I will fake it until I make it!

All about the escapades and thoughts of a girl who thinks WAY too much for her own good!

Thursday, April 22, 2010

Letting Go

If you know me or if you’ve read my blog profile you understand that I’ve had quite a lot going on over the last 5 years. Some things fun, many things not so fun.

I have often wondered why these things happened to me. What did I do, or who did I piss off to make this bad karma come my way? After a while, difficult events became so commonplace in my life that bad news didn’t upset me anymore. So in January of 2009 when I was called back into my doctor’s office (10 days after we buried my former husband) and was told I had a suspicious lump in my breast that needed to be investigated more thoroughly, I actually laughed out loud. I remember thinking to myself, “Are you kidding me? What else could possibly be thrown my way?”

Eventually, I noticed I found an unexplainable satisfaction in telling my friends yet another story about something crazy that happened to me. I had this weird need to talk about my sad story even with people I didn't know very well. I think most people would keep these things to themselves. After all, some of my stories are kinda humiliating. Why would anyone want to tell anyone, especially relative strangers about it?

I recognize of course that part of why I talk so much about things others would not is because this is how I process things. Others in my family are more cerebral. They think their way through things and don’t take action or even talk about it before their thought process is complete. I’ve tried to be more like this; to think more and talk less, but I can’t do it. It’s just not the way I’m made. I’ve got to talk things out or I literally feel like I’ll explode!

I’m also positive a large part of me needed validation from those around me. I needed to hear that I did not deserve these bad times; that I was a good person, that I deserved better.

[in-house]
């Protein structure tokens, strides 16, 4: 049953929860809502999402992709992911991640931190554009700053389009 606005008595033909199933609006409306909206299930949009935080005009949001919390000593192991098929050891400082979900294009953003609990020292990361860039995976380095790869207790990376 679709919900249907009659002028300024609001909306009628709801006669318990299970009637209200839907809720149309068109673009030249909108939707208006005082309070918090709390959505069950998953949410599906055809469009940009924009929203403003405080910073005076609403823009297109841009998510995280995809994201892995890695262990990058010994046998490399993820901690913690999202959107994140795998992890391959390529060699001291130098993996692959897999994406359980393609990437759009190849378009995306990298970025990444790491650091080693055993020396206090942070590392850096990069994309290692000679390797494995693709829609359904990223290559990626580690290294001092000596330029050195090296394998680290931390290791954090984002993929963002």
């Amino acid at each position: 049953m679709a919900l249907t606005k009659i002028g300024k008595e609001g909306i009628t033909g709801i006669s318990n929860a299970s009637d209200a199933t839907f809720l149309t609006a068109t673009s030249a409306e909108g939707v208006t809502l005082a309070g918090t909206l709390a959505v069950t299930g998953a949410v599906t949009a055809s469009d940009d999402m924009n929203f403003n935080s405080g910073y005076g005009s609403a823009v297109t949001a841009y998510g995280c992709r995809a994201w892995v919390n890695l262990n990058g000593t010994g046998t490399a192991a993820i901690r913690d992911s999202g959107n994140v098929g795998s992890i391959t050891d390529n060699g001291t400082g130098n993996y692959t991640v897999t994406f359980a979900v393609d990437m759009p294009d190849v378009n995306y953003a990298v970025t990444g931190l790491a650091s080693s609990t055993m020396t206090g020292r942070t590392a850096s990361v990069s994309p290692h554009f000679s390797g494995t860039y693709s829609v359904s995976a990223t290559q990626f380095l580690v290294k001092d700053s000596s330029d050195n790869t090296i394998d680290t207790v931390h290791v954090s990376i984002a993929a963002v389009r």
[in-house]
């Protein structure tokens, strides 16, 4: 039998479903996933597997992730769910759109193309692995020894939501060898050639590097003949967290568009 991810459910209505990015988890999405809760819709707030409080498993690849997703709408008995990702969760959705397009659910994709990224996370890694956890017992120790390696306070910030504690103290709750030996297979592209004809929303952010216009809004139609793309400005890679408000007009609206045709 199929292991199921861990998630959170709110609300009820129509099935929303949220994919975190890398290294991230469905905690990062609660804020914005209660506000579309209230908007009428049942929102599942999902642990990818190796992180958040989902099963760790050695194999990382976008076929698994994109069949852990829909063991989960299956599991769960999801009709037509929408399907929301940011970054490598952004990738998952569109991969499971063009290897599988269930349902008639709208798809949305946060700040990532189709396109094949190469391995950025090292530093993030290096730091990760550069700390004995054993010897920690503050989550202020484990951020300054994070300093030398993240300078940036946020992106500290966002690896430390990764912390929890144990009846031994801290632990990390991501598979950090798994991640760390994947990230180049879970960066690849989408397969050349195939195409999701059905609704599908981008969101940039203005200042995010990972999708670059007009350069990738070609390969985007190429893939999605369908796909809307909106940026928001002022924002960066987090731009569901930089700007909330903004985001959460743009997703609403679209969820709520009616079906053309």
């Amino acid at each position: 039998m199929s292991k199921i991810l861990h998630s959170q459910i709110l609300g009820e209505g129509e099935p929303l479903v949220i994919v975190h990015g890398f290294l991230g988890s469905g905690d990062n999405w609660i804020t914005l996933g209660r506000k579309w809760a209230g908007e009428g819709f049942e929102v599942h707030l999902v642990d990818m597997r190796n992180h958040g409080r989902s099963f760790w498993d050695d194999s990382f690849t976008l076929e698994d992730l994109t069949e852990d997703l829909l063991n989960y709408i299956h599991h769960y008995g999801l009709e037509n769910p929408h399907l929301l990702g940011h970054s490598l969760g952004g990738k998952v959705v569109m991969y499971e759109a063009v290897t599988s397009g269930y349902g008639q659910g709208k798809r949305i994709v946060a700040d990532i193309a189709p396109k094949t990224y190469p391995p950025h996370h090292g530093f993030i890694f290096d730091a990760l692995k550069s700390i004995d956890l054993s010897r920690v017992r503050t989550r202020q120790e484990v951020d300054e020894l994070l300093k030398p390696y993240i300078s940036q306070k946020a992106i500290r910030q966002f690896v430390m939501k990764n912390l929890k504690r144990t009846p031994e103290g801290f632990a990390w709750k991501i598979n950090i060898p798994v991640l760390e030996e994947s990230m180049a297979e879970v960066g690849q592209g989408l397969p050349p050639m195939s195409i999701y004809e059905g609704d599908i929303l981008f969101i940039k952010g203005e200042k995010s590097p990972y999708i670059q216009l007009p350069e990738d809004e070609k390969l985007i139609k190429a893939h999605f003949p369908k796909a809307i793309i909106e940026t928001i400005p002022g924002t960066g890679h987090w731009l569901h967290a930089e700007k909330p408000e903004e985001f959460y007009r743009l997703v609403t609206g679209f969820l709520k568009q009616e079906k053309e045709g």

The talking helped. The validation helped. But what also happened was I became defined by these bad events. I wrapped them around me like a security blanket and I found a strange kind of comfort in the, "Don't you feel sorry for me?" role.

The problem is when you hold on to pain, or resentment, or self pity it’s hard for the events that caused these emotions to become part of your past. It's hard to move forward.

But taking this time for myself; to think, to write, and to just “be” me has brought me to a place where I am ready to move on. I am truly ready to forgive. I am ready to throw away the security blanket and let go of my precious pain.

Yeah, some tough stuff has happened to me over the last few years, but that is not who I am. That is not how I want to be defined. I want to be defined by the woman I have blossomed into; confident, happy, goofy, and content.

Friday, April 9, 2010

The Sounds of Italy

I am sitting by my open window sending emails to friends and absorbing the sounds floating into my new home. The sun is shining. A church bell is chiming in the background. The smell of fresh flowers and an occasional cigarette from my neighbor's window is filling my nose. Italian is being spoken by the construction workers in the courtyard below.